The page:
Summarized by John Chan, ISM Software Lab Director
On March 12, 2013, Barton Goldenberg, president of ISM, along with Giles House (VP of Marketing Communications and Products at CallidusCloud) and Barry Givens (Director of Product Management at Avanade) presented a Webinar titled “The New Trend of Gamification in the CRM ”. Highlights of the Webinar follow:
The Gartner Group predicts that: By 2015, 50% of Fortune 200 companies will have a gamification application…
Gamification is defined as:
• The use of applying game-like elements to non-game environments to influence behavior.
• The integration of game mechanics into a website, campaign or application in order to drive engagement.
The Gamification Deployment Options are:
• Gamification Platform: e.g., Foursquare
• Gamification Service: e.g., Samsung Nation
• Gamification Custom App: e.g., EpicMix
The Core Components of Gamification are: Interactive game features, Rewards and Status.
Gamification has undergone explosive growth: 2010, businesses spent $100 million on gamification and,in 2016, that figure is estimated to reach $2.8 billion. In 2010 there were 500 results for Google searches for “Gamification”. Today there are 9.95 million results. Gartner further predicts that by 2014, a gamification service for consumer goods marketing and consumer retention will be as important as Facebook, eBay and Amazon.
Key gamification business results:
• 40% increase in page views
• 85% increase in user-generated content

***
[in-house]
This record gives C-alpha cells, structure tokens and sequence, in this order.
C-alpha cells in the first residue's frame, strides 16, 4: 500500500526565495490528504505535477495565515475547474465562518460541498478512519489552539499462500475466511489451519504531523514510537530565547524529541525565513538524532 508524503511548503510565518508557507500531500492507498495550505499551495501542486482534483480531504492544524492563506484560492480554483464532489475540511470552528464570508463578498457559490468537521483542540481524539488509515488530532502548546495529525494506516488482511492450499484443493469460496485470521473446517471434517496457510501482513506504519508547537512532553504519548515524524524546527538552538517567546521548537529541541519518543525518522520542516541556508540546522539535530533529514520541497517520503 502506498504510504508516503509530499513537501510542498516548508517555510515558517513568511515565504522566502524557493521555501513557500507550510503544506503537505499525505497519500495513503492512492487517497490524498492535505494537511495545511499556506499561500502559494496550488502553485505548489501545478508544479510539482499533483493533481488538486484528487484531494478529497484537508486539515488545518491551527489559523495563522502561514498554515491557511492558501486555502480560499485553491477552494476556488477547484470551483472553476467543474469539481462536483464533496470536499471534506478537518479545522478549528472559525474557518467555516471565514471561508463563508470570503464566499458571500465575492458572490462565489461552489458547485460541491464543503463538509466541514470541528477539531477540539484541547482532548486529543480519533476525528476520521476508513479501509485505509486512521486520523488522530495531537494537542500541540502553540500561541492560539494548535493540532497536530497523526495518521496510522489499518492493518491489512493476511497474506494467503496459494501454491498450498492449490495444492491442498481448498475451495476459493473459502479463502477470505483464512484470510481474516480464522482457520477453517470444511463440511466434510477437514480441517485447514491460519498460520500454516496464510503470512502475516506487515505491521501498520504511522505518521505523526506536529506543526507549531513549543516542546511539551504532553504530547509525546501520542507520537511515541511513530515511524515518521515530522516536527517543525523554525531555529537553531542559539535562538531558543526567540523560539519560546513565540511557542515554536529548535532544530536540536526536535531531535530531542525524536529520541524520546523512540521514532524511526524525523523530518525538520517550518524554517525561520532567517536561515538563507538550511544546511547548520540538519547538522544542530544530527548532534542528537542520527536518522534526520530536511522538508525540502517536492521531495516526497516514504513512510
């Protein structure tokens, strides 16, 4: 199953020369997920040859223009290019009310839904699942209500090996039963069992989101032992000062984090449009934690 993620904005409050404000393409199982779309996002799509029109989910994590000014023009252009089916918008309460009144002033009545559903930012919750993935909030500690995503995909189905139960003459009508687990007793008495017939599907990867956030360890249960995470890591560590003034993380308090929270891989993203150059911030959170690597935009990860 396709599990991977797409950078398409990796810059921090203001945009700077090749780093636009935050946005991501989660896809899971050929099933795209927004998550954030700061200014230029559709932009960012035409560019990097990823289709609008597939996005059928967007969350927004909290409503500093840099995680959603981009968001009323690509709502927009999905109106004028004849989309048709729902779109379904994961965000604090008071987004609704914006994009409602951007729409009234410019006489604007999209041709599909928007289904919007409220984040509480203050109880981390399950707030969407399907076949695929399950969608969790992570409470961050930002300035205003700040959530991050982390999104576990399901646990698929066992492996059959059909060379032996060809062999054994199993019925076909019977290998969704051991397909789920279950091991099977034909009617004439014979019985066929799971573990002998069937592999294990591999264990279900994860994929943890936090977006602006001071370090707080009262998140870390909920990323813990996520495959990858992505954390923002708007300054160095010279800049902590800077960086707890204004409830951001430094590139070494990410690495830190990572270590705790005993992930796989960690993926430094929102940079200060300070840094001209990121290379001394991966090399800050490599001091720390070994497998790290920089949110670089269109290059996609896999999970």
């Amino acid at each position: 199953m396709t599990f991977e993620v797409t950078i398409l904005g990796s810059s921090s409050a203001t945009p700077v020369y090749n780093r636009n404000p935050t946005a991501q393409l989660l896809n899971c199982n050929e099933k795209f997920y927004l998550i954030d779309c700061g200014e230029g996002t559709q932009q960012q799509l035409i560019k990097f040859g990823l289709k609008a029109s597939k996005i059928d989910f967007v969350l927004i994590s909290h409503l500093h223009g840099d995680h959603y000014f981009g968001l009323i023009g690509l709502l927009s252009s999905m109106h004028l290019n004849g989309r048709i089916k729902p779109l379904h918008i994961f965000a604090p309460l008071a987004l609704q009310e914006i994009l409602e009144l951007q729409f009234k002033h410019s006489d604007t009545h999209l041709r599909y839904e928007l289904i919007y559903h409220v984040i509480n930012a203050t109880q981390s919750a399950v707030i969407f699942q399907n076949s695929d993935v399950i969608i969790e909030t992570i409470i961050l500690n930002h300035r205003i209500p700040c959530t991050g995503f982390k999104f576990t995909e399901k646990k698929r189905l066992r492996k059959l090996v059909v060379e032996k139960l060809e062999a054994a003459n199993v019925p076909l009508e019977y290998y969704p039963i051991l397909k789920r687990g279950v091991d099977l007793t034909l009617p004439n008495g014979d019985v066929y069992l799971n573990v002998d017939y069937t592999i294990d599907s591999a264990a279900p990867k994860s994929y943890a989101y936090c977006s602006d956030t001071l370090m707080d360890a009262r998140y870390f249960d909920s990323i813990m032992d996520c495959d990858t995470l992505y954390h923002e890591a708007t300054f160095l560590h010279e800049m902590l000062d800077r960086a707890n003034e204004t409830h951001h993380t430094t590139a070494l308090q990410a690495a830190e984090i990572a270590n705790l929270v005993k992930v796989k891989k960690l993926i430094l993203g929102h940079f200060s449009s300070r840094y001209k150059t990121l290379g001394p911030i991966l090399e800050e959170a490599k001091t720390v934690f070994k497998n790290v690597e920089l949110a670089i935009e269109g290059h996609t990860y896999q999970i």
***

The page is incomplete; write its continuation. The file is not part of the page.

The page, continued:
• 60% increase in time spent on site
• 70% increase in repeat visits
• 150% increase in sign-ups
• 120% increase in social sharing
• 40% increase in add-to-cart
• 15% increase in conversations
• 25% increase in referrals
For Gamification in a CRM solution, there will be a need for:
Real Time feedback to enable fast decision making,
Integration across knowledge management and collaboration.
Incentive design to ensure ongoing health of the rewards system.
The Value of Gamification in Service includes:
• Real time feedback
• Inline with task flow
• Relevant coaching
• Clear goals
• Rewards matching behavior
• Lack of ambiguity in performance
• Greater connection to team mates
• Reduced stress
One should beware of possible crimes against gamification such as trivialized incentives, inflation, game management and narrow measurement.
In preparation for gamification, here are three key principles that ISM recommends each organization examine:
• Look at what you are doing to drive quota attainment or CSR performance (e.g., CRM systems, new sales/service processes) and apply gamification principles today
• Need to be smart about what you are measuring – quality as much as quantity
• Be sure to have your gamification strategy and roadmap in place!
In closing, ISM can confidently state that gamification is “here today” as we are simply applying a social technology to time-tested, motivational methods, Prepare for gamification as incentives are critical (e.g., pay-for-performance, individual versus team-based). Determine how best to preserve, record, and share learned information using gamification. Lastly, badges for gamification results are good for recognition, but must be complemented by meaningful rewards.
During the Webinar, participants answered five polling questions. Results are:
1. My organization is actively pursuing one or more gamification projects at this time?
Yes – 24%; No – 47%; On the drawing board: 29%
2. Do you believe that your sales teams are solely motivated by money?
Strongly agree – 44%; Somewhat Agree – 44%; Disagree: 12%
3. Do you see businesses adopting performance-based compensation and incentives in customer service operations?
Happening Now – 24%; Next 2 – 5 years – 47%; Never: 29%
To comment, please post your comments on the ISM Blog.
To access an archived recording of this ISM’s Webinar, click here and scroll down to the “The New Trend of Gamification in the CRM Marketplace” Webinar listing.